The latest twist in the Kris Bryant story is that the Cubs have have internal conversations about moving him to center on an everyday basis. That would of course mean not trading him, even if they swing an almost unimaginable coup to bring Nolan Arenado to Chicago. Those dueling rumors were conflated Saturday afternoon as the result of some clunky phrasing by 670 The Score’s Bruce Levine, but there is merit to the idea that Bryant could be moved to center.[Cue John Fogerty]
With centerfield as a position of need and without the funds to re-acquire Nicholas Castellanos, thereby forcing Jason Heyward back to the middle, the Cubs are probably open to several possibilities. Neither of their primary options as things currently stand — Albert Almora Jr. and Ian Happ — really jumps off the page and screams for an everyday role, nor are the Cubs going to suddenly hand out their first guaranteed MLB deal of the winter to a free agent capable of taking a regular spot in the lineup.
Enter Bryant, who has played the outfield quite a bit over the course of his baseball life. Hell, his old man played there back in the day and could offer a little defensive tutelage in addition to the extensive father-son cage work the Bryants are known for.
Before we get started here, I want to acknowledge how tricky this situation is when you take all the various pieces into account. It’s like a sliding-tile puzzle of M.C. Escher’s Relativity, the famous lithograph with seven different stairways beholden to three separate sources of gravity. In other words, there’s no straightforward solution in which one move doesn’t impact several others.
The first and most obvious aspect of this whole thing is whether playing Bryant in center as anything other than a gimmick is really a viable option. I’ll never forget the first time I saw him patrolling center as a big leaguer, mainly because I was watching the game with the man Bryant had replaced at third base less than a week earlier.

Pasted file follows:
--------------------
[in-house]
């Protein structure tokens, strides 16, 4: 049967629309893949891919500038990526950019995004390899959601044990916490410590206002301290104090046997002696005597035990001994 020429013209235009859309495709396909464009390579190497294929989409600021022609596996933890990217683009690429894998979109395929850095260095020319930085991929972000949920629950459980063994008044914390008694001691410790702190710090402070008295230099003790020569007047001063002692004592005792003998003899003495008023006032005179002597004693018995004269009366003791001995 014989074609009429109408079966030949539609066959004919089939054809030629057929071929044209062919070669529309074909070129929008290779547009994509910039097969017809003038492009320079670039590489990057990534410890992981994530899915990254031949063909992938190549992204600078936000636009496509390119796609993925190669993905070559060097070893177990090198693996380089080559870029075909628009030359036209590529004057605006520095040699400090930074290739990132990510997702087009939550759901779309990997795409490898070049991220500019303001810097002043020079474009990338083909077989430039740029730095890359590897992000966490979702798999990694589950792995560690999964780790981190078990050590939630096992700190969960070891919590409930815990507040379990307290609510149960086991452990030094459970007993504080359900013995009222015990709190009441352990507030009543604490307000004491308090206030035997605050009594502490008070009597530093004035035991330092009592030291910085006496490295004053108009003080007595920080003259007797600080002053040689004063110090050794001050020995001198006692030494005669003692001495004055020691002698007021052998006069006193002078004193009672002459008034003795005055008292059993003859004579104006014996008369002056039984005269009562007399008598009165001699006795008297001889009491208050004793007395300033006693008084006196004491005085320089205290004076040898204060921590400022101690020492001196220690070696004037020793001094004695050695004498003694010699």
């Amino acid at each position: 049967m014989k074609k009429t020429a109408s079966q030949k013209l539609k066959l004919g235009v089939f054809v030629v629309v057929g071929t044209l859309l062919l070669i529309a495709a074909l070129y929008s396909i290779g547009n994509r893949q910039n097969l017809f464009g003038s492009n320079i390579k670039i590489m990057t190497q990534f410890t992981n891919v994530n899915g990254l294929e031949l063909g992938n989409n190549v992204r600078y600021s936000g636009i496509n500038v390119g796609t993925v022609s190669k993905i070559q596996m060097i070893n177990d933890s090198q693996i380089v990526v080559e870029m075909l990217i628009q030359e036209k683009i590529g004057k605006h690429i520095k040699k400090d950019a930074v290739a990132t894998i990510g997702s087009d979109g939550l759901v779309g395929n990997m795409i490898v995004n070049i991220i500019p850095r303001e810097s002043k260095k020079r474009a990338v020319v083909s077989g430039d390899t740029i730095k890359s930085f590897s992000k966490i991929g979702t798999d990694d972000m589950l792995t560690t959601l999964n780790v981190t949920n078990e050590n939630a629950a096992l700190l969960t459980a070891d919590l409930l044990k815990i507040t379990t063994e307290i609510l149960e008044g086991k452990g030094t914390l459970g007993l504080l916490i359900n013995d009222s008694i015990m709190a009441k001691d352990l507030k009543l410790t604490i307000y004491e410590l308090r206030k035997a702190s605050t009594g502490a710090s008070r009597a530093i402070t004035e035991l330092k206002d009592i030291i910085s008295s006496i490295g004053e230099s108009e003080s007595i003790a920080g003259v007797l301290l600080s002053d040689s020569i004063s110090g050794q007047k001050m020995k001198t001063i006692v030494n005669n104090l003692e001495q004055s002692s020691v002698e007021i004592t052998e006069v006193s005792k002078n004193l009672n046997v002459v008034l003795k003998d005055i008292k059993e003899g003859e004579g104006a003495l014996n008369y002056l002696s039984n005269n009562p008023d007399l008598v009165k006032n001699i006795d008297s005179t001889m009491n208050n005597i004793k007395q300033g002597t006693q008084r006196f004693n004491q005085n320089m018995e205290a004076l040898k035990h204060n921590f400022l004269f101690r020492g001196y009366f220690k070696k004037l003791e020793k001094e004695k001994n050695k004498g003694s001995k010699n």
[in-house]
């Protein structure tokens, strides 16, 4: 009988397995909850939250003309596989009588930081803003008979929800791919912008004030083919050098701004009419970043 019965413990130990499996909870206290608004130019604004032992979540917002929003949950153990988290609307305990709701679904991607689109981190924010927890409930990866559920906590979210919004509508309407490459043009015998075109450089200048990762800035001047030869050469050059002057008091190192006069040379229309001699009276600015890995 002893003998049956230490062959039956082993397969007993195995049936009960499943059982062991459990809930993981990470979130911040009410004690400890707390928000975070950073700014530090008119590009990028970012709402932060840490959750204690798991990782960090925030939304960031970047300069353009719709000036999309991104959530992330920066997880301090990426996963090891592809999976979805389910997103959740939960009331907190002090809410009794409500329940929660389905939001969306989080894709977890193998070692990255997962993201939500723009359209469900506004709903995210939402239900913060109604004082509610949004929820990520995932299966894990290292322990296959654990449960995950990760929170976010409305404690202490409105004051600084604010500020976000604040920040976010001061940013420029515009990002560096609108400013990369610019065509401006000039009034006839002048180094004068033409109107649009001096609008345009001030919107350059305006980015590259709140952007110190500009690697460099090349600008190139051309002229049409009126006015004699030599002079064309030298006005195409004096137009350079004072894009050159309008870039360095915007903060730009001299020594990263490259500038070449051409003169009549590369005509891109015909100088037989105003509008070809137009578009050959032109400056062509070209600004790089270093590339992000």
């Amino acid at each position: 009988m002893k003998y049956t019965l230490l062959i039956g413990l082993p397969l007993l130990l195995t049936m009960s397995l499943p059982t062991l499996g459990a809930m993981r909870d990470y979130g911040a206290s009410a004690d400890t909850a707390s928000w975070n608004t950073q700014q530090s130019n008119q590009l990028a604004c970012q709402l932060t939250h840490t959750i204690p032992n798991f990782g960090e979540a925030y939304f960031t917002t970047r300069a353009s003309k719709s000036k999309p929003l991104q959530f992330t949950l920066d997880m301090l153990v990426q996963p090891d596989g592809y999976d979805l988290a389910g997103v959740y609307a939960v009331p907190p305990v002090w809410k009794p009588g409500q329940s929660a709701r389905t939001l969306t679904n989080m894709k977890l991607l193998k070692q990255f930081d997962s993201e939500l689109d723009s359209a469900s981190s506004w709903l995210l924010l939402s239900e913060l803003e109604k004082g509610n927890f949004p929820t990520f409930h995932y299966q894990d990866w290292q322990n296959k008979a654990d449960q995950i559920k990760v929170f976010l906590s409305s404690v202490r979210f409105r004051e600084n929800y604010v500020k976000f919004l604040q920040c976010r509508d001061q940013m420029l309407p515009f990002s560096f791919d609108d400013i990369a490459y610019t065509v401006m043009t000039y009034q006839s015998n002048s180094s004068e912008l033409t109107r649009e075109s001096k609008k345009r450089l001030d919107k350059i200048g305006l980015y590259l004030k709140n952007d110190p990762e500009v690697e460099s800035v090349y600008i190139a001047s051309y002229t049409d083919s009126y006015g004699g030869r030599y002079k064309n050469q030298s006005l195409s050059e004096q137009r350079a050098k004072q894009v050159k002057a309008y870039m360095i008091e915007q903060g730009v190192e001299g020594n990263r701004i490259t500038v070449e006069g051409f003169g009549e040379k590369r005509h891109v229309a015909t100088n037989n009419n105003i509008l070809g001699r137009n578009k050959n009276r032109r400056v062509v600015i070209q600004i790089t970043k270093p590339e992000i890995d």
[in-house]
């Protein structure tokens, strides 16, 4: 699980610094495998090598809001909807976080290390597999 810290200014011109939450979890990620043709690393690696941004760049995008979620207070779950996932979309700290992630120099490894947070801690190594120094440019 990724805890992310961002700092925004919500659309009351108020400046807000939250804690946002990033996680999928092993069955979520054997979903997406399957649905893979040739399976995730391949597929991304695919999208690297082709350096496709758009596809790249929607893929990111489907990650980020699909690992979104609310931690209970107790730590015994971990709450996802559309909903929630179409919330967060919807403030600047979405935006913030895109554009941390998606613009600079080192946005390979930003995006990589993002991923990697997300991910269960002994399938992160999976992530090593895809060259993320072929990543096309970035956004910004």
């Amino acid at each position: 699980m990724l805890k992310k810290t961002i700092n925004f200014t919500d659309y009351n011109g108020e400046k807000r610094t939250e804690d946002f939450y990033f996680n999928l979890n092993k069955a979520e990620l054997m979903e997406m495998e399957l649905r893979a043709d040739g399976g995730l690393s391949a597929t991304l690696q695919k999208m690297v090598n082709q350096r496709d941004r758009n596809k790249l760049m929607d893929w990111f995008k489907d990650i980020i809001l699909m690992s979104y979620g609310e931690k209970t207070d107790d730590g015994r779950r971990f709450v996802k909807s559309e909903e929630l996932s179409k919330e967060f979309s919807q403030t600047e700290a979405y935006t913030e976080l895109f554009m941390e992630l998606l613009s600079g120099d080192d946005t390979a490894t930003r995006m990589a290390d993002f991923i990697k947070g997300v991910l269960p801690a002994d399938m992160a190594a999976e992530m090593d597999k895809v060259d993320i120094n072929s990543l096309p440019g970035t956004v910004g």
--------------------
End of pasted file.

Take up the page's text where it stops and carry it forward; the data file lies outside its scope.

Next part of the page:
Bryant actually started in center the following game, then was moved to left for the first time the game after that, but ended up playing a total of just 98 innings in the outfield as a rookie. A mere 18 of those came in center, and that aforementioned start was the only one he made there that season. The balance of his playing time changed dramatically in 2016 as Kyle Schwarber‘s early injury left the Cubs in need of help in left.
Bryant ended up making 48 starts and played 75 times in the outfield during his MVP campaign, though he played just a single inning in center. But since being shifted out there twice for a total of six innings in 2017, he has not seen any action in the middle of the grass. So since there’s no recent data and very little overall experience from which to draw many conclusions, we’re gonna have fun with small samples.
If we ignore the idea that defensive metrics are far from panoptic even when given enough time to stabilize, it’s at least a little interesting that Bryant’s 28.3 UZR/150 in center is by far his best at any position. The -7.7 he’s put up in right is actually his worst by a large margin, so that’s something to consider for those who think it’d be a good idea to put him in right with Jason Heyward in center.